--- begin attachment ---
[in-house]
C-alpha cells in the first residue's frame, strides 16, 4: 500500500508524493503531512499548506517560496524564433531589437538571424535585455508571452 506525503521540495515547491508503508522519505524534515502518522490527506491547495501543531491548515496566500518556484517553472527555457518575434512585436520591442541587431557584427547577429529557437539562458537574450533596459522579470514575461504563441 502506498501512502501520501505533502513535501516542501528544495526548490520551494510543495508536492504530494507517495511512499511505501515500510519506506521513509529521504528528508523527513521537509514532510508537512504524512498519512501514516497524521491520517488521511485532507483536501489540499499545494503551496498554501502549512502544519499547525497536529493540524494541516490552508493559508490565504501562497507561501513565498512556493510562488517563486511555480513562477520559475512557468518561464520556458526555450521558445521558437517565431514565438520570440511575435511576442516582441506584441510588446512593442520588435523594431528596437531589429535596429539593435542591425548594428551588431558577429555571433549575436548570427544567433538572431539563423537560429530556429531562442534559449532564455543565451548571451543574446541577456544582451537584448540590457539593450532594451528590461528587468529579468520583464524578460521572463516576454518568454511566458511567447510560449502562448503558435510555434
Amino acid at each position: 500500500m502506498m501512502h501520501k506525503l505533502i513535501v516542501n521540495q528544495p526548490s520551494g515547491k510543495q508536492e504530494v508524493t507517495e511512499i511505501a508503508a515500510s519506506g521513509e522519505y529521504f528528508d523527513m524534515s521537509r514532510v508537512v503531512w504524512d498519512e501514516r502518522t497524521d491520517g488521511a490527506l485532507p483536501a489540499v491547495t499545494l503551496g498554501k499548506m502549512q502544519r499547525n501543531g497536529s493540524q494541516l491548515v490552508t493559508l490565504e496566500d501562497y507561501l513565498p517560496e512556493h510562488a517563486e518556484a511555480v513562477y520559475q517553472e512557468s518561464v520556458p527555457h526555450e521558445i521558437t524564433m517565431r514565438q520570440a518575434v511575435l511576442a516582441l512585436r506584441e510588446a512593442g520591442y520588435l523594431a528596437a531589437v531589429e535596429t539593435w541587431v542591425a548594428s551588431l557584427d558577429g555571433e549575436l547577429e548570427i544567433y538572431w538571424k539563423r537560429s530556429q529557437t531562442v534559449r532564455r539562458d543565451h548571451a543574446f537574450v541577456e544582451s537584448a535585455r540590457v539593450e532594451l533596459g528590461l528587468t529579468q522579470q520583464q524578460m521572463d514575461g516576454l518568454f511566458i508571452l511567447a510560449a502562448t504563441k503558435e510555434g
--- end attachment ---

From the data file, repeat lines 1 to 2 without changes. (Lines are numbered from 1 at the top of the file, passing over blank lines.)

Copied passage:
[in-house]
C-alpha cells in the first residue's frame, strides 16, 4: 500500500508524493503531512499548506517560496524564433531589437538571424535585455508571452 506525503521540495515547491508503508522519505524534515502518522490527506491547495501543531491548515496566500518556484517553472527555457518575434512585436520591442541587431557584427547577429529557437539562458537574450533596459522579470514575461504563441 502506498501512502501520501505533502513535501516542501528544495526548490520551494510543495508536492504530494507517495511512499511505501515500510519506506521513509529521504528528508523527513521537509514532510508537512504524512498519512501514516497524521491520517488521511485532507483536501489540499499545494503551496498554501502549512502544519499547525497536529493540524494541516490552508493559508490565504501562497507561501513565498512556493510562488517563486511555480513562477520559475512557468518561464520556458526555450521558445521558437517565431514565438520570440511575435511576442516582441506584441510588446512593442520588435523594431528596437531589429535596429539593435542591425548594428551588431558577429555571433549575436548570427544567433538572431539563423537560429530556429531562442534559449532564455543565451548571451543574446541577456544582451537584448540590457539593450532594451528590461528587468529579468520583464524578460521572463516576454518568454511566458511567447510560449502562448503558435510555434